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Delicious “Comida Casera,” (home cooking) of Texas Mexican American families, created by indigenous businesswomen, rose to fame in the late 1800s. Later dubbed “Chili Queens,” the innovative women chefs were harassed and forced out of business, victims of racism.
The road movie weaves through San Antonio, Corpus Christi, Brownsville and other Texas cities, naming the racism that erased the origins of Texas Mexican food, and supressed Native American history. But intrepid women kept on cooking and creating native dishes, flavorful creations that became classics. In the process, they strengthened the community’s living memory and heritage. They continually build a table where ALL ARE WELCOME.
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Inspired by the award-winning history and cookbook, Truly Texas Mexican: A Native Culinary Heritage
Our production team is an international Texas-Latin America collaboration:
Chef and Author, Adán Medrano, his work has been featured in The New York Times , The Washington Post and The Houston Chronicle.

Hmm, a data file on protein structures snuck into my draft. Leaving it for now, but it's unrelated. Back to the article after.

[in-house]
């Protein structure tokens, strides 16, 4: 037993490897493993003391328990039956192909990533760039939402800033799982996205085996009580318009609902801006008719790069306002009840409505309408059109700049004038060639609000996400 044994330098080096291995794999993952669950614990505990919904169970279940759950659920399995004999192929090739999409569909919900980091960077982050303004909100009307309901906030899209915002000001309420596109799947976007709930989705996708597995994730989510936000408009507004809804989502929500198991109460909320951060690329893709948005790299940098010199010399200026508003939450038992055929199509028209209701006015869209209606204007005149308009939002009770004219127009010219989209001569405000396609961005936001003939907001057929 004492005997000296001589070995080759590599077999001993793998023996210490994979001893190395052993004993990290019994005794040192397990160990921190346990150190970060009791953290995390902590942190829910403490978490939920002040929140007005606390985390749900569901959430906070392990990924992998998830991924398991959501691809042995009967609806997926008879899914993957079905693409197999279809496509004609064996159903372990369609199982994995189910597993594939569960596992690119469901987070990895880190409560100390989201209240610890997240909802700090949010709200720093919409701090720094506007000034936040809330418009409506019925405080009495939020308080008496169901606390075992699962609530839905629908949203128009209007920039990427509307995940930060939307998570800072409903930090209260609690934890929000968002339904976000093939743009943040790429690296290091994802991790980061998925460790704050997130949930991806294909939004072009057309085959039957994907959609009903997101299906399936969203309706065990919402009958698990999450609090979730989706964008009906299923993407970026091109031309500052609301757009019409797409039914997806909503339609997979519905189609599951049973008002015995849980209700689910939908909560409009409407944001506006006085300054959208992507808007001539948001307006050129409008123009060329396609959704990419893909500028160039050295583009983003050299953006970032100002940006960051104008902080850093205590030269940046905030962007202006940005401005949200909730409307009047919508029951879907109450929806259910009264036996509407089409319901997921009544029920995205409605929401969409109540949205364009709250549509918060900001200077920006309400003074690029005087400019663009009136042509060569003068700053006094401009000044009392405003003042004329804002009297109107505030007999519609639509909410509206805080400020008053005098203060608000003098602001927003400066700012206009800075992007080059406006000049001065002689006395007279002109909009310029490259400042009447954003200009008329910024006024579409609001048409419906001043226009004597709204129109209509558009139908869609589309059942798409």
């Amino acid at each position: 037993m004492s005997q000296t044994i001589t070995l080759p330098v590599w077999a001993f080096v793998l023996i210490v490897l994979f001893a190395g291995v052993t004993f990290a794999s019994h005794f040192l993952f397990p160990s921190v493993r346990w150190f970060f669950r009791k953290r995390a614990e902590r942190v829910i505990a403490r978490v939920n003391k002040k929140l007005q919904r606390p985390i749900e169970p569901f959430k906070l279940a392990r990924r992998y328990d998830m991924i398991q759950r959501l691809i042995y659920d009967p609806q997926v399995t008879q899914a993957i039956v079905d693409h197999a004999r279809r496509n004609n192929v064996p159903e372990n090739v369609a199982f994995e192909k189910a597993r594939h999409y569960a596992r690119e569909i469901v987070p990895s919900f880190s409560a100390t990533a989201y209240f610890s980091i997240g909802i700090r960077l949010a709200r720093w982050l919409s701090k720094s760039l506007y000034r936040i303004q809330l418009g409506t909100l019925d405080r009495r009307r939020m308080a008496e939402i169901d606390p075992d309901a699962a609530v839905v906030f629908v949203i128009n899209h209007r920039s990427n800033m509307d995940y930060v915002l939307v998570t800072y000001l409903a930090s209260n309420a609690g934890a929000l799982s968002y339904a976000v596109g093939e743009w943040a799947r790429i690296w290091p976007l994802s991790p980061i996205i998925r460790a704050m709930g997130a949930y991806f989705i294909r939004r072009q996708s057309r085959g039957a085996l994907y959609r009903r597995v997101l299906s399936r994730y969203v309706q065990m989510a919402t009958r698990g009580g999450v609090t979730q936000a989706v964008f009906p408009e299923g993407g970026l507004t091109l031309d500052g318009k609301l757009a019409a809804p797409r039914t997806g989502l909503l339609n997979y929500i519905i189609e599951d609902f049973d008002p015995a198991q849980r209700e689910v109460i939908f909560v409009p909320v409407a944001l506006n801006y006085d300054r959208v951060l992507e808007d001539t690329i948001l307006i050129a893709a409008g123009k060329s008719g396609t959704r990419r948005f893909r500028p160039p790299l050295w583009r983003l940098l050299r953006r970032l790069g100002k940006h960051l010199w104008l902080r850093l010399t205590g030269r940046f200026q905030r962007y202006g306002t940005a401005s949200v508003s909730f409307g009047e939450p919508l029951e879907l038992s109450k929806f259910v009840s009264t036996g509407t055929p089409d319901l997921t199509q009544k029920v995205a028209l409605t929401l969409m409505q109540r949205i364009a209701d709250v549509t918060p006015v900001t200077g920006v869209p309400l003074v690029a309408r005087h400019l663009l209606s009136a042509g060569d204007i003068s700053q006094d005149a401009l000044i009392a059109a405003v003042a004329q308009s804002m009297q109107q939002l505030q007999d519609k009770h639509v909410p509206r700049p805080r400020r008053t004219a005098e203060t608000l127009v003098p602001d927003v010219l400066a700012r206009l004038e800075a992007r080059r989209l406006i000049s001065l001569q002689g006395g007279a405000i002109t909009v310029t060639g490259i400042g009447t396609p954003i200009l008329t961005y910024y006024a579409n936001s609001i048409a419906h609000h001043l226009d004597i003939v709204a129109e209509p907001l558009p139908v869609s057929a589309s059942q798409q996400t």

Film Producer Virginia Díaz, her list of Feature Film and Television credits include: “Selena,” “The Chase,” “Rushmore,” and others.
Film Director, Anibal Capoano, his documentary films involve communities in the making, his most recent, the award-winning, “Caballitos De Lata”
Gabriel Bendahan, Cinematographer (Uruguay) Award-winning documentary films including “Preso” and “Mandado”
Running time: 90 Minutes
Presented by The Texas Indigenous Food Project
A Production of: JM Media, LLC
Film Website: https://trulytexasmexican.com/
Funding Provided by Major Donors:
- Christine Ortega
- Dr. Richard Jiménez
- David Laughlin and Virginia Diaz-Laughlin
The National Association of Latino Arts and Cultures (NALAC), the Andrew W. Mellon Foundation, the Ford Foundation and the Surdna Foundation through a grant from the NALAC Fund for the Arts Grant Program
The Idea Fund, Houston, a re-granting program administered by DiverseWorks, Aurora Picture Show, and Project Row Houses and funded by The Andy Warhol Foundation for the Visual Arts